This example checks for the existence of /usr/lib/sendmail and the program's control file, /etc/sendmail/sendmail.cf. If the two files exist, /etc/rc runs the sendmail program and prints the word sendmail on the system console.

Chapter 12 is what a startup script for sendmail looks like on SuSE Linux, which uses System V-style initialization scripts.

Example 12-1. Sample sendmail startup script
#! /bin/sh
# Copyright (c) 1996-99 SuSE Gmbh Nuernberg, Germany.
# Author: Florian La Roche <florian@suse.de>, 1996, 1997
#         Werner Fink <werner@suse.de>, 1996, 1999

. /etc/rc.config

test -s /etc/rc.config.d/sendmail.rc.config && \
      . /etc/rc.config.d/sendmail.rc.config

# Determine the base and follow a run-level link name.

# Force execution if not called by a run-level directory.
test $link = $base && SMTP=yes
test "$SMTP" = yes || exit 0

# The echo return value for success (defined in /etc/rc.config).
case "$1" in
        echo -n "Initializing SMTP port. (sendmail)"
        startproc /usr/sbin/sendmail -bd -q1h || return=$rc_failed
        echo -e "$return"
        echo -n "Shutting down SMTP port:"
        killproc -TERM /usr/sbin/sendmail || return=$rc_failed
        echo -e "$return"
        $0 stop  &&  $0 start  ||  return=$rc_failed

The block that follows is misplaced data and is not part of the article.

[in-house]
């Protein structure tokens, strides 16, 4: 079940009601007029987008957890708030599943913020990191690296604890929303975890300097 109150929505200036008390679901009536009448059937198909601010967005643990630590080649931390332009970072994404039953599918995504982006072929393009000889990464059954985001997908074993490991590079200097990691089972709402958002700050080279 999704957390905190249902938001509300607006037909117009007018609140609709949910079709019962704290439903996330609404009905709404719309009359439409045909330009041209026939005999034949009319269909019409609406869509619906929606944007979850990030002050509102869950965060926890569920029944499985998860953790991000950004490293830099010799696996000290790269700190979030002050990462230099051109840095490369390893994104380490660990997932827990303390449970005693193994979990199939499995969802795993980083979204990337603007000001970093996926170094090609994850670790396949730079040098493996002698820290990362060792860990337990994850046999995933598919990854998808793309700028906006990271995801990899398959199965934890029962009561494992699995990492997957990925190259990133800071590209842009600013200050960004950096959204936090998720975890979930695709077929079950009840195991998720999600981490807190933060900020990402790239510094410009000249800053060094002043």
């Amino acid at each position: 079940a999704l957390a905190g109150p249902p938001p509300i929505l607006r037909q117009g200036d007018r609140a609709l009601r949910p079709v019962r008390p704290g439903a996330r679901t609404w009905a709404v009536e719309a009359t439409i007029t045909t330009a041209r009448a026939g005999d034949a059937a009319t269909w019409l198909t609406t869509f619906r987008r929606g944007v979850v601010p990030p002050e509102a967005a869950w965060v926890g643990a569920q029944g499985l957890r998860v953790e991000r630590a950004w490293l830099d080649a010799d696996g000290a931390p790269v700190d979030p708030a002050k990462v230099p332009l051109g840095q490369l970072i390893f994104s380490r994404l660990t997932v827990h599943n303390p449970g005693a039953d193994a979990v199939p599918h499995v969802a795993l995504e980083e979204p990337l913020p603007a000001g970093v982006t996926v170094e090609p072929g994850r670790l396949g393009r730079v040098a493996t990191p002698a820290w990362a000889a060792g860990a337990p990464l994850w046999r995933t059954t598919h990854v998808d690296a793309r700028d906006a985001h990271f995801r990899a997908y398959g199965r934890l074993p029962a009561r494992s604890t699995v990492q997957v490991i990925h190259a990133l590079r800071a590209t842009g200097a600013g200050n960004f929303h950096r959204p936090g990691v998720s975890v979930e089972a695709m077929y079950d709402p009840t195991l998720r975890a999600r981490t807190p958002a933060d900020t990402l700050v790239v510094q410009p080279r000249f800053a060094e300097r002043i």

echo -n "Reload service sendmail"
        killproc -HUP /usr/sbin/sendmail || return=$rc_failed
        echo -e "$return"
        echo -n "Checking for service sendmail: "
        checkproc /usr/sbin/sendmail && echo OK || echo No process
        echo "Usage: $0 {start|stop|status|restart|reload}"
        exit 1

# Inform the caller not only verbosely and set an exit status.
test "$return" = "$rc_done" || exit 1
exit 0

This script is maintained in /etc/init.d/sendmail and symlinked to /etc/rc2.d/S80sendmail and /etc/rc2.d/K20sendmail. During the boot process, when the system enters run level 2, each script in /etc/rc2.d that begins with "S" will be run with the "start" argument. During the shutdown process, scripts beginning with "K" are run with the "stop" argument. On SuSE Linux, the insserv program is used to establish these links automatically.[2]

[2] Even among systems that use this kind of boot process, the script paths, the utility for setting up links, and the details of the scripts themselves vary widely from system to system. Consult your system's manual for details.

No matter how sendmail is started, after the program is running, sendmail will bind to TCP/IP port number 25 and listen for connections.[3] Each time the sendmail program receives a connection, it uses the fork( ) system call to create a new process to handle that connection. The original sendmail process then continues listening for new connections.

[3] The option -bd makes the sendmail program "be a daemon" while the option -q1h causes the program to process the mail queue every hour.

12.1.3 The inetd Program

Originally, BSD Unix set a different server program running for every network service. As the number of services grew in the mid 1980s, Unix systems started having more and more server programs sleeping in the background, waiting for network connections. Although the servers were sleeping, they nevertheless consumed valuable system resources such as process table entries and swap space. Perhaps more importantly, configuring these servers was somewhat difficult, as each server was started up in a different way and had a different syntax for defining which port they should bind to and which UID they should use when running.